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New Zealand Slips into Recession as Economy Shrinks in First Quarter

Wellington, June 15 - New Zealand's economy slipped into a recession in the first quarter as data revealed a contraction, reducing the likelihood of further interest rate hikes by the central bank but posing a challenge to the government's re-election prospects.

Gross domestic product (GDP) in New Zealand contracted by 0.1% in the March quarter, in line with analysts' expectations but falling short of the Reserve Bank of New Zealand's (RBNZ) forecast of 0.3% growth. Additionally, the fourth-quarter GDP figures were revised, revealing a contraction of 0.7% compared to the previously reported decline of 0.6%. Following the release of the data, the New Zealand dollar dipped 0.2% to $0.6197. The figures aligned with market expectations and supported the central bank's stance that no further interest rate hikes would be necessary.

The weakness in the economy was widespread, with output from half of the country's industries experiencing contraction, according to data from Statistics New Zealand. The impact of two major cyclones and flash floods in Auckland during January and February contributed to the decline in growth.

"It's clear that the New Zealand economy is losing momentum," noted Westpac senior economist Michael Gordon in a statement. "What remains to be seen is whether things have slowed enough to put us on a path back to low and stable inflation."

Despite the economic downturn, employment in New Zealand remains strong, mitigating the effects of the recession for many individuals. However, with the country heading towards an election in October, the recession has become a significant political issue as voters grapple with higher living costs.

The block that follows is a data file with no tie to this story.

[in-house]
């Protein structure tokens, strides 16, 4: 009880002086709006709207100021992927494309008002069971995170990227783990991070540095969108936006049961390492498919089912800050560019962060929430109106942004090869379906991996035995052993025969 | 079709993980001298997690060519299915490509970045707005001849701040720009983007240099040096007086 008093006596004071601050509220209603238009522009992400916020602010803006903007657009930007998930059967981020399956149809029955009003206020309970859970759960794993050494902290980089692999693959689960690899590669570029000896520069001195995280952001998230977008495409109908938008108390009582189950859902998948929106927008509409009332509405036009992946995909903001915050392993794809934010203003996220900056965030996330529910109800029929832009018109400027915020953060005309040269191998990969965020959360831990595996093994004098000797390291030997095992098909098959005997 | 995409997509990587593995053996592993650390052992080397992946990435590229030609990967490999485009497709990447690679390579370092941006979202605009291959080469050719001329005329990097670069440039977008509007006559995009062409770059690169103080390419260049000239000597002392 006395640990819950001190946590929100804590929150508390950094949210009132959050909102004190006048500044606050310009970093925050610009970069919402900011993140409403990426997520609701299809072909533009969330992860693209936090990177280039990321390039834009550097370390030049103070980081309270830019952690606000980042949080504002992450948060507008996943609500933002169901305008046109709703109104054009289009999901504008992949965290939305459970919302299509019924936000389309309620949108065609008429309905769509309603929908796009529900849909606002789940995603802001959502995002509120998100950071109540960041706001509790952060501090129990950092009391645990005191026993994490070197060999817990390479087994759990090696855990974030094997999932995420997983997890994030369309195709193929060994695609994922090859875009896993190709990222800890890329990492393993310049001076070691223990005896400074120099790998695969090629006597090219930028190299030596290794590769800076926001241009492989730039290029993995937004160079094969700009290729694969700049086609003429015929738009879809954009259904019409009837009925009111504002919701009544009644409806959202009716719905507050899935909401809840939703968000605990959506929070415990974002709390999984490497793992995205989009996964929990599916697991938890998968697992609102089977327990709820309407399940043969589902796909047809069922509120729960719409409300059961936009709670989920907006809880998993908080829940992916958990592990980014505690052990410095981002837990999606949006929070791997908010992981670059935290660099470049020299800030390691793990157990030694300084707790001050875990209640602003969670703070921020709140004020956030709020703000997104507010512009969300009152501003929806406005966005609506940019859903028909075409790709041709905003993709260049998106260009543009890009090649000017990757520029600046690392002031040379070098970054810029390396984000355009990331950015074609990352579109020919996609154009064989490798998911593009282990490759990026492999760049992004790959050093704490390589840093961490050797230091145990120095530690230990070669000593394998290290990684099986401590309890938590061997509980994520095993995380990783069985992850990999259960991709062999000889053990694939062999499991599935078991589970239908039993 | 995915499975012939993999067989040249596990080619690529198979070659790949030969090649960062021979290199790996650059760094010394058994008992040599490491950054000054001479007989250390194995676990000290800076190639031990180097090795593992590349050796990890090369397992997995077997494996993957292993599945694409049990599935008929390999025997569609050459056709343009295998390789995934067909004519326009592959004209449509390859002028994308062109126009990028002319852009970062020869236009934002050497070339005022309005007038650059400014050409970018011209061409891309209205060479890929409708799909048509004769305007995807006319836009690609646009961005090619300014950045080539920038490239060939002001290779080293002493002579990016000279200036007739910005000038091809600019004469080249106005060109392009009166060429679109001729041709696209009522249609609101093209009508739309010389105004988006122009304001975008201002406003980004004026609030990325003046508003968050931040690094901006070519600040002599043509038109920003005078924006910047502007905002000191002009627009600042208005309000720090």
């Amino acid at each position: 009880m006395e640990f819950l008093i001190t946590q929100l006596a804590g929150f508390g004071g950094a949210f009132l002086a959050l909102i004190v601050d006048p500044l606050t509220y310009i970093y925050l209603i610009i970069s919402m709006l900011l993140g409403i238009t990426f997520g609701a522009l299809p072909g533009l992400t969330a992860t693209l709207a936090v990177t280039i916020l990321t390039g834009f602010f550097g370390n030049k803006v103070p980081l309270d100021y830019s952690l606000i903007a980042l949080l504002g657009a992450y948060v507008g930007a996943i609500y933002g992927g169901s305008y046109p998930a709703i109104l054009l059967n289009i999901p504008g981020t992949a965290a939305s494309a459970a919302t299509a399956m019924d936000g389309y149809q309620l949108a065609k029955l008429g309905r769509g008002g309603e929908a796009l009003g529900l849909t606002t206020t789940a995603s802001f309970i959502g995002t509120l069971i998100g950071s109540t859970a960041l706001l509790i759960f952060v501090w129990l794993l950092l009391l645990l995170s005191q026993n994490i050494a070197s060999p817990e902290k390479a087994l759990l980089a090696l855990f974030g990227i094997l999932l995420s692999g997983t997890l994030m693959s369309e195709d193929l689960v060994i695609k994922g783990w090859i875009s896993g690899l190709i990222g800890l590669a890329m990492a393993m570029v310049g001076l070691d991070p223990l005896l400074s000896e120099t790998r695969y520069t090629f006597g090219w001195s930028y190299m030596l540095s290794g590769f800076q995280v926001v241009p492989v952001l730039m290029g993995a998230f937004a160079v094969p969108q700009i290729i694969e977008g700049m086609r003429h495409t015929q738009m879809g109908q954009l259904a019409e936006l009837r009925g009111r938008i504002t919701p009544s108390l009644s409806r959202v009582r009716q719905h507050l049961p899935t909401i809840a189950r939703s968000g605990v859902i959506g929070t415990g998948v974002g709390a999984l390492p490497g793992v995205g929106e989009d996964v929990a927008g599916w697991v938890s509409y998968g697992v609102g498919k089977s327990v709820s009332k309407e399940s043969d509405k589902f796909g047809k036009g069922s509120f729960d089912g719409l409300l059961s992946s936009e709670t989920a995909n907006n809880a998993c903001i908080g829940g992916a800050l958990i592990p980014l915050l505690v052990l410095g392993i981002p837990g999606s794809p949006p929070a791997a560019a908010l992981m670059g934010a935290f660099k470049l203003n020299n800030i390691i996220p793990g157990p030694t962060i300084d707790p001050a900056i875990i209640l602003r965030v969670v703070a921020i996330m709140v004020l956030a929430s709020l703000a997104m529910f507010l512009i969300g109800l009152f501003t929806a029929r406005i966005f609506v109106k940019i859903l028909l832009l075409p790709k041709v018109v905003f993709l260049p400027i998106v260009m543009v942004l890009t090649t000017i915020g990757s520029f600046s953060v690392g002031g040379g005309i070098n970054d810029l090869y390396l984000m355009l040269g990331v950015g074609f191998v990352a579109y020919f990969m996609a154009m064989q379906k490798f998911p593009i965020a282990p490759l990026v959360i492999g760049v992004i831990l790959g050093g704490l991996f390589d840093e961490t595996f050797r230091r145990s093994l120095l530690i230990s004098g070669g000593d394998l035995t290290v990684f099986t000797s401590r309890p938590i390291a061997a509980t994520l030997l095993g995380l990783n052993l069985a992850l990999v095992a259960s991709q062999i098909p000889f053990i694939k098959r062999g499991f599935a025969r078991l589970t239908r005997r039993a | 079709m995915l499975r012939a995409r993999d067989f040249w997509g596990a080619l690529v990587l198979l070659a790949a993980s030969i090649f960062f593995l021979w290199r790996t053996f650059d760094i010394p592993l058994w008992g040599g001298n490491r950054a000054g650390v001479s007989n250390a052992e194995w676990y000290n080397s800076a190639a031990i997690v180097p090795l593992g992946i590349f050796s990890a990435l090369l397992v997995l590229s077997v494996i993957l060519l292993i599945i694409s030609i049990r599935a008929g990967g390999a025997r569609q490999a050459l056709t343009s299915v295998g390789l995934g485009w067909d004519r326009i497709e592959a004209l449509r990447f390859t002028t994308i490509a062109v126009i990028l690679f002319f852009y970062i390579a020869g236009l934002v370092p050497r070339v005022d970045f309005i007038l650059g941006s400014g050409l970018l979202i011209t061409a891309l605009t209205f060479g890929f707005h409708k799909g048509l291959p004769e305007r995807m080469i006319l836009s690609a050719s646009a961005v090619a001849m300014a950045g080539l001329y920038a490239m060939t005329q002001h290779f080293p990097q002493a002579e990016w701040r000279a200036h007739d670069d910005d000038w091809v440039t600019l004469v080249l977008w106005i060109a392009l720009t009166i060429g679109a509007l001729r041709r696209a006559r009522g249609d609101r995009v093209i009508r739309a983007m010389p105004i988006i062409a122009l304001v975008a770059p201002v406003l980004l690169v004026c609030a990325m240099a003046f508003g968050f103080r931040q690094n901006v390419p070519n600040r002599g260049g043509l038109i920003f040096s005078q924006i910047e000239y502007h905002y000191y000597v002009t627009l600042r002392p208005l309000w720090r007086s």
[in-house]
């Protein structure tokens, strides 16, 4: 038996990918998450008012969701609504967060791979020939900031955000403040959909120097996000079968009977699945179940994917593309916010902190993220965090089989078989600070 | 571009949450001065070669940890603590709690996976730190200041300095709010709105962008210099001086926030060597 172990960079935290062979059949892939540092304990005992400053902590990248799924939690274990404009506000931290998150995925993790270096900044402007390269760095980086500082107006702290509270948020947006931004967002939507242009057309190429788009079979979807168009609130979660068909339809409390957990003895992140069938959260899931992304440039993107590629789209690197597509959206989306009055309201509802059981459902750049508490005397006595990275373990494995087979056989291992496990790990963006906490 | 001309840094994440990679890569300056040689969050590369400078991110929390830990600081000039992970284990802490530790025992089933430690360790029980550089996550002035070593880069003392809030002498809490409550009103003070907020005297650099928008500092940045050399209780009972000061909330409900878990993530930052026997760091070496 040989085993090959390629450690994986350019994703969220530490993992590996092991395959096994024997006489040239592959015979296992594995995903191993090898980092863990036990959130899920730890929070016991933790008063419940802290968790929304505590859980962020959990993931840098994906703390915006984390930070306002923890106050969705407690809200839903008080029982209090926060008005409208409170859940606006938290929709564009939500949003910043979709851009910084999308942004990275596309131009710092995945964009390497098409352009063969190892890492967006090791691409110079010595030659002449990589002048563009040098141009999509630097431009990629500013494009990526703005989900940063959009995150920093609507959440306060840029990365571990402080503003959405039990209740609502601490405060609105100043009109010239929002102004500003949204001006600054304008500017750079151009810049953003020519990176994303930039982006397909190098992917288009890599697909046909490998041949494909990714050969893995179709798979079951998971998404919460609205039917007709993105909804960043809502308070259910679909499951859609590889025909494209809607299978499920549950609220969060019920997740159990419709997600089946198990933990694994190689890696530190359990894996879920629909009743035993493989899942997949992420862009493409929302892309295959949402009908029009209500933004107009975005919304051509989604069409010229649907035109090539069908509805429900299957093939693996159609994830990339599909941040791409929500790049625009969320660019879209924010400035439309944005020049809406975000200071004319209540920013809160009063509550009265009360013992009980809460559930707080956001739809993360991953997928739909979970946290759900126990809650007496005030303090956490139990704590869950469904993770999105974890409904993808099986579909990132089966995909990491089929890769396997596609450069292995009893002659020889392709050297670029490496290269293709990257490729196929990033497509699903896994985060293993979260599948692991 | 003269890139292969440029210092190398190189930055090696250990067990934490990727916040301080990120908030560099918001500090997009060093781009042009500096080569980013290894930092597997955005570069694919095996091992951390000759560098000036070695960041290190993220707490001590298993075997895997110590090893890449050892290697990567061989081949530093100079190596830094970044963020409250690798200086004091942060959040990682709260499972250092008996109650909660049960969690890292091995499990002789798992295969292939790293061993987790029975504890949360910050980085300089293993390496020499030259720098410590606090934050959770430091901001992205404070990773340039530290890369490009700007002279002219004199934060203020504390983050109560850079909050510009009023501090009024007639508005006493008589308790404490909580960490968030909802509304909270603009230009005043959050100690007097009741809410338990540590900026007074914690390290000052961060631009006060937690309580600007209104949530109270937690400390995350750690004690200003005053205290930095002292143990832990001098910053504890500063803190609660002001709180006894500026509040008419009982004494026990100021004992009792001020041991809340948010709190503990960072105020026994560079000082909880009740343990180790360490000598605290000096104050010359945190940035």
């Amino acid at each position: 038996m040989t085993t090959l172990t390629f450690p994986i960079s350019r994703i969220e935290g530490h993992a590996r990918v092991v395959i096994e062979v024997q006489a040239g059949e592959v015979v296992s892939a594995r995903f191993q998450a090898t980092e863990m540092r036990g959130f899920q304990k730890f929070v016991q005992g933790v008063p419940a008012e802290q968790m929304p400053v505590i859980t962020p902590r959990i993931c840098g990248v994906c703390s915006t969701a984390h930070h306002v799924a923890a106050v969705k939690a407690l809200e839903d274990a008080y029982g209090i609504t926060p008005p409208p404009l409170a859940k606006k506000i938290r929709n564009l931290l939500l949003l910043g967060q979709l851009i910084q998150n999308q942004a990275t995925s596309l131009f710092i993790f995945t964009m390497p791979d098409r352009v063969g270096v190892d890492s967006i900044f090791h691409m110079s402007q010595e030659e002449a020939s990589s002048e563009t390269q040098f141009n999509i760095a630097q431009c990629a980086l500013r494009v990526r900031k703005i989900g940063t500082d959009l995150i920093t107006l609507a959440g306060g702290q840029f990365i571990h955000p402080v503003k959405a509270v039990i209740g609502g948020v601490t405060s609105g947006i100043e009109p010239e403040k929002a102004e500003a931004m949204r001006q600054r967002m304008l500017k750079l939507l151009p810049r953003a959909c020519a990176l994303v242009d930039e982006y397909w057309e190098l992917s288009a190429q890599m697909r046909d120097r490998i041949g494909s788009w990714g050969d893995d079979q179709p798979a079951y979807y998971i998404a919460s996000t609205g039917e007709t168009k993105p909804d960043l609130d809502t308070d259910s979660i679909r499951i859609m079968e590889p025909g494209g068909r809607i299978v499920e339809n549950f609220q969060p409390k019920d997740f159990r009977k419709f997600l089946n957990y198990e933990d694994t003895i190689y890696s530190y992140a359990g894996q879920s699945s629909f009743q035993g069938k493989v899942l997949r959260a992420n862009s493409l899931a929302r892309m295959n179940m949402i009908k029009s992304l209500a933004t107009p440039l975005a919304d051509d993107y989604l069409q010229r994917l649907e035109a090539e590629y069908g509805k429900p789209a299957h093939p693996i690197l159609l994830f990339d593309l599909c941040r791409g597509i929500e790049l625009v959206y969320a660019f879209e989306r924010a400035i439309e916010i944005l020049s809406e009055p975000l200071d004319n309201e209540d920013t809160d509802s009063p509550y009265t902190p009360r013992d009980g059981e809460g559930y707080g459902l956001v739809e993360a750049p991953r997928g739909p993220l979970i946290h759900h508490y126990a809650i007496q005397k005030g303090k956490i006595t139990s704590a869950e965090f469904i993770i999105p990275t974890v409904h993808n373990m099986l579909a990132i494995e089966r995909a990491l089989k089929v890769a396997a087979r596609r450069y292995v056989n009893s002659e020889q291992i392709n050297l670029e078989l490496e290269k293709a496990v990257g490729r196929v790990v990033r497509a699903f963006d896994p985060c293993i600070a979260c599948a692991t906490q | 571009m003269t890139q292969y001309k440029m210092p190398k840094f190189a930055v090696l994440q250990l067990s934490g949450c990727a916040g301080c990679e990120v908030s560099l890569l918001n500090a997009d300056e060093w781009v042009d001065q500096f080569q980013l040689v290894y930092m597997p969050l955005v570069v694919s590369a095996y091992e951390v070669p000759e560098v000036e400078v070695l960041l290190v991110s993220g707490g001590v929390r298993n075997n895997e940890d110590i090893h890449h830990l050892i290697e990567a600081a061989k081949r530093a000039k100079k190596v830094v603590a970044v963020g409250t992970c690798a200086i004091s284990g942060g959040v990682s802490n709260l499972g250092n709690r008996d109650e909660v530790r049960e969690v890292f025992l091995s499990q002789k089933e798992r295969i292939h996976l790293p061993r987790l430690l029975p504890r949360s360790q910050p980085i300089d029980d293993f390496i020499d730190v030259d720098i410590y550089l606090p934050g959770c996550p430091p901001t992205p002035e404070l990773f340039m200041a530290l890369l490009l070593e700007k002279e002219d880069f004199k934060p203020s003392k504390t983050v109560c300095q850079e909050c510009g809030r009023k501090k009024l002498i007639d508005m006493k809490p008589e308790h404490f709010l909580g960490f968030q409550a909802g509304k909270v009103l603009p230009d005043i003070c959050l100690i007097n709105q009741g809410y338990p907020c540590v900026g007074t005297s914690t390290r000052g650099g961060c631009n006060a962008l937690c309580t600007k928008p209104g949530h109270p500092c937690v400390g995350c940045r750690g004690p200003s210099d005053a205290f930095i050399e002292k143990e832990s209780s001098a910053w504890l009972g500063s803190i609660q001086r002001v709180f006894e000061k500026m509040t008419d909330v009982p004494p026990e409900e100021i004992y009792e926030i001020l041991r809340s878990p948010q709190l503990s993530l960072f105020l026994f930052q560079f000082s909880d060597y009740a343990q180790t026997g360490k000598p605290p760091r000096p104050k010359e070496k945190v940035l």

Inflation in New Zealand is currently at 6.7%, significantly exceeding the central bank's target band of 1% to 3%. Economists believe that signs of slowing momentum will be welcomed by the central bank, which has been pursuing an aggressive policy tightening since 1999 to rein in inflation. The cash rate, which now stands at 5.5%, its highest level in 14 years, has been raised by 525 basis points since October 2021. The central bank indicated in its May meeting that the cash rate has now peaked.

While the technical definition of a recession requires two consecutive quarters of contraction, the economic downturn in New Zealand poses challenges for the upcoming election and highlights the concerns of voters regarding rising living costs. The central bank's focus on curbing inflation remains a top priority as it navigates the country's economic landscape.

The New Zealand government, along with the central bank, will closely monitor economic indicators and implement appropriate measures to revive growth and address the challenges posed by the recession.

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